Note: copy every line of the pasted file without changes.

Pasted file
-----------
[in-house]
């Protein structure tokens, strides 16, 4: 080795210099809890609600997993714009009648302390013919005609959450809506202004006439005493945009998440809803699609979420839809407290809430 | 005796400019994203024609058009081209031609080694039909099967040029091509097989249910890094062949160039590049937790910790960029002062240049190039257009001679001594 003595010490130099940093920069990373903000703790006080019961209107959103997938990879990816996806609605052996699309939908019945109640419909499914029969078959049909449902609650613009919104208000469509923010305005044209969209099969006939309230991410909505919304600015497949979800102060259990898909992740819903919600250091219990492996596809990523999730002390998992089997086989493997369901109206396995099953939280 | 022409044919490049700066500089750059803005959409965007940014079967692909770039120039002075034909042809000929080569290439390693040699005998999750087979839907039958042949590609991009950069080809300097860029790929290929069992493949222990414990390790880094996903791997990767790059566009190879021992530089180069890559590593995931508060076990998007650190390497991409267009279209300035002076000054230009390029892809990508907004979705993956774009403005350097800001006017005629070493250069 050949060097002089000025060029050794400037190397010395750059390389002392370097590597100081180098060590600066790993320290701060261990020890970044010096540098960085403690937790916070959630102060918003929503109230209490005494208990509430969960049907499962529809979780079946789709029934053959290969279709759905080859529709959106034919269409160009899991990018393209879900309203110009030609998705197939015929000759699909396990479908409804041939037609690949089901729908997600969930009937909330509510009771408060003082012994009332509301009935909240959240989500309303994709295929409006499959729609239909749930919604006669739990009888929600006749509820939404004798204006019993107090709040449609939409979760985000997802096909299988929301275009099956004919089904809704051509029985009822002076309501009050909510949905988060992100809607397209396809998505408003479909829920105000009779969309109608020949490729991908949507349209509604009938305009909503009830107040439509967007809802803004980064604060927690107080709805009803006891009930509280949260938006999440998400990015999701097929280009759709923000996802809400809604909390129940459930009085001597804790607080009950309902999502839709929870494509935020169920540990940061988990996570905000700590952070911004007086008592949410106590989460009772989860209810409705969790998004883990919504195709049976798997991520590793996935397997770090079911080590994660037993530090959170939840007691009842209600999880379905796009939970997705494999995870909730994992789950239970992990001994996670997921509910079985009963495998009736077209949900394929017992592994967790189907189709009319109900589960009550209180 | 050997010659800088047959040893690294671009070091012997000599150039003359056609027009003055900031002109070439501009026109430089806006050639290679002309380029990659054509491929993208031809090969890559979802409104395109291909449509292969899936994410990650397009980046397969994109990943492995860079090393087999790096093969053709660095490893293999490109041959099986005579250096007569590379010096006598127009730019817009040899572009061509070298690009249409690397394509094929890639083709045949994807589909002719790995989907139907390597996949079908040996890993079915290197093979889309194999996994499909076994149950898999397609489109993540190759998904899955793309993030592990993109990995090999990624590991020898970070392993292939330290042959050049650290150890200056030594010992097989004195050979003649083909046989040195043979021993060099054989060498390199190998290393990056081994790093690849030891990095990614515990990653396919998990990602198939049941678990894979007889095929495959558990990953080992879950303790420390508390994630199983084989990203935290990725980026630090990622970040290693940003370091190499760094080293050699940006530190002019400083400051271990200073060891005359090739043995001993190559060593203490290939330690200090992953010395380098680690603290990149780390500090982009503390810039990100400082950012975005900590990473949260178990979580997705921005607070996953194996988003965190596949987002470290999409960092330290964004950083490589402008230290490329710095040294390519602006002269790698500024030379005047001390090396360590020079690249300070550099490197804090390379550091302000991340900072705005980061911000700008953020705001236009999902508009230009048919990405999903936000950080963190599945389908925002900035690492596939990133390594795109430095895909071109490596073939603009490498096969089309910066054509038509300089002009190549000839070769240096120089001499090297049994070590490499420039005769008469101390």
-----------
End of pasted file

[in-house]
């Protein structure tokens, strides 16, 4: 080795210099809890609600997993714009009648302390013919005609959450809506202004006439005493945009998440809803699609979420839809407290809430 | 005796400019994203024609058009081209031609080694039909099967040029091509097989249910890094062949160039590049937790910790960029002062240049190039257009001679001594 003595010490130099940093920069990373903000703790006080019961209107959103997938990879990816996806609605052996699309939908019945109640419909499914029969078959049909449902609650613009919104208000469509923010305005044209969209099969006939309230991410909505919304600015497949979800102060259990898909992740819903919600250091219990492996596809990523999730002390998992089997086989493997369901109206396995099953939280 | 022409044919490049700066500089750059803005959409965007940014079967692909770039120039002075034909042809000929080569290439390693040699005998999750087979839907039958042949590609991009950069080809300097860029790929290929069992493949222990414990390790880094996903791997990767790059566009190879021992530089180069890559590593995931508060076990998007650190390497991409267009279209300035002076000054230009390029892809990508907004979705993956774009403005350097800001006017005629070493250069 050949060097002089000025060029050794400037190397010395750059390389002392370097590597100081180098060590600066790993320290701060261990020890970044010096540098960085403690937790916070959630102060918003929503109230209490005494208990509430969960049907499962529809979780079946789709029934053959290969279709759905080859529709959106034919269409160009899991990018393209879900309203110009030609998705197939015929000759699909396990479908409804041939037609690949089901729908997600969930009937909330509510009771408060003082012994009332509301009935909240959240989500309303994709295929409006499959729609239909749930919604006669739990009888929600006749509820939404004798204006019993107090709040449609939409979760985000997802096909299988929301275009099956004919089904809704051509029985009822002076309501009050909510949905988060992100809607397209396809998505408003479909829920105000009779969309109608020949490729991908949507349209509604009938305009909503009830107040439509967007809802803004980064604060927690107080709805009803006891009930509280949260938006999440998400990015999701097929280009759709923000996802809400809604909390129940459930009085001597804790607080009950309902999502839709929870494509935020169920540990940061988990996570905000700590952070911004007086008592949410106590989460009772989860209810409705969790998004883990919504195709049976798997991520590793996935397997770090079911080590994660037993530090959170939840007691009842209600999880379905796009939970997705494999995870909730994992789950239970992990001994996670997921509910079985009963495998009736077209949900394929017992592994967790189907189709009319109900589960009550209180 | 050997010659800088047959040893690294671009070091012997000599150039003359056609027009003055900031002109070439501009026109430089806006050639290679002309380029990659054509491929993208031809090969890559979802409104395109291909449509292969899936994410990650397009980046397969994109990943492995860079090393087999790096093969053709660095490893293999490109041959099986005579250096007569590379010096006598127009730019817009040899572009061509070298690009249409690397394509094929890639083709045949994807589909002719790995989907139907390597996949079908040996890993079915290197093979889309194999996994499909076994149950898999397609489109993540190759998904899955793309993030592990993109990995090999990624590991020898970070392993292939330290042959050049650290150890200056030594010992097989004195050979003649083909046989040195043979021993060099054989060498390199190998290393990056081994790093690849030891990095990614515990990653396919998990990602198939049941678990894979007889095929495959558990990953080992879950303790420390508390994630199983084989990203935290990725980026630090990622970040290693940003370091190499760094080293050699940006530190002019400083400051271990200073060891005359090739043995001993190559060593203490290939330690200090992953010395380098680690603290990149780390500090982009503390810039990100400082950012975005900590990473949260178990979580997705921005607070996953194996988003965190596949987002470290999409960092330290964004950083490589402008230290490329710095040294390519602006002269790698500024030379005047001390090396360590020079690249300070550099490197804090390379550091302000991340900072705005980061911000700008953020705001236009999902508009230009048919990405999903936000950080963190599945389908925002900035690492596939990133390594795109430095895909071109490596073939603009490498096969089309910066054509038509300089002009190549000839070769240096120089001499090297049994070590490499420039005769008469101390």